Published: 13 April 2021

VanEck Investments Limited ACN 146 596 116 AFSL 416755 (‘VanEck’) is the responsible entity and issuer of units in the VanEck Vectors Gold Miners ETF (GDX). This is general advice only, not personal financial advice. It does not take into account any person’s individual objectives, financial situation or needs. Read the PDS and speak with a financial adviser to determine if the fund is appropriate for your circumstances. The PDS is available here. An investment in GDX carries risks associated with: financial markets generally, individual company management, industry sectors, ASX trading time differences, foreign currency, country or sector concentration, political, regulatory and tax risks, fund operations and tracking an index. See the PDS for details. No member of the VanEck group of companies guarantees the repayment of capital, the payment of income, performance, or any particular rate of return from any fund.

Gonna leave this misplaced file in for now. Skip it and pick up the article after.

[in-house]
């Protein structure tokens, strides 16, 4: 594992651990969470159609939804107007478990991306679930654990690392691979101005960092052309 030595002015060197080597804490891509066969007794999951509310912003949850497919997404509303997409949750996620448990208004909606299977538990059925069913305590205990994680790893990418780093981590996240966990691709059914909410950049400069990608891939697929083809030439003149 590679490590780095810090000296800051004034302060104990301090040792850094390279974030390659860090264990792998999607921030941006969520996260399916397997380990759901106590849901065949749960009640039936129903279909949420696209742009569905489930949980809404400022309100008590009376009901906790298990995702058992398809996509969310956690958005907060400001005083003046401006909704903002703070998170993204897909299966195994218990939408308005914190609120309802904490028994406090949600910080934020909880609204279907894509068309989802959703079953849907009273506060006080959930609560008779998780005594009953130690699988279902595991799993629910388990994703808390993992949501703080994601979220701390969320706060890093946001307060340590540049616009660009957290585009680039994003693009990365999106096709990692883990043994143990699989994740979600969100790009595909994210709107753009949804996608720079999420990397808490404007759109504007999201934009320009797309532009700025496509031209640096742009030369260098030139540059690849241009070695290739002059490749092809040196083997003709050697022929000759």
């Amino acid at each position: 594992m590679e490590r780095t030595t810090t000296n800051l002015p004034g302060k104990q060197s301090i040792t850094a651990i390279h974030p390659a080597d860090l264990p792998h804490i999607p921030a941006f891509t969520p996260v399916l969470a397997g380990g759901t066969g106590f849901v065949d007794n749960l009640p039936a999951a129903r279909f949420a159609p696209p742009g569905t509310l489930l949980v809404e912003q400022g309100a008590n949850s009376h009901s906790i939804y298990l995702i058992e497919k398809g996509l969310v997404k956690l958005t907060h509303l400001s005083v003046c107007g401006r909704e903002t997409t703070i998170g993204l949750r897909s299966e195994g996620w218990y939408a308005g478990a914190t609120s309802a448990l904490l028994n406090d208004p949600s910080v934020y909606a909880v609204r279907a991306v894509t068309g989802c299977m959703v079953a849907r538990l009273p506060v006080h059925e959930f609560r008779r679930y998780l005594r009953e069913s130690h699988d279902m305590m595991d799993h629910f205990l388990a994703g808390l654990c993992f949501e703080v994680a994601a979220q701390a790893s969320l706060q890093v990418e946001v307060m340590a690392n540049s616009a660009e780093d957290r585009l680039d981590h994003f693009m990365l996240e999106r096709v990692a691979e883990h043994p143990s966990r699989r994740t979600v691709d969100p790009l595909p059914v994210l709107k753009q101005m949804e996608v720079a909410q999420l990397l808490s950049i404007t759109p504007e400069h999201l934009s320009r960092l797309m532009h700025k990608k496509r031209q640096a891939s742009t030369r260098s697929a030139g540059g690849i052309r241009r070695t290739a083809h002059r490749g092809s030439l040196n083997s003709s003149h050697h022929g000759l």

NYSE® Arca Gold Miners Index® is a trademark of ICE Data Indices, LLC or its affiliates (“ICE Data”) and has been licensed for use by VanEck in connection with the US Fund.  Neither the Trust nor the Fund is sponsored, endorsed, sold or promoted by ICE Data.  ICE Data makes no representations or warranties regarding the Trust or the Fund or the ability of the NYSE Arca Gold Miners Index to track general stock market performance.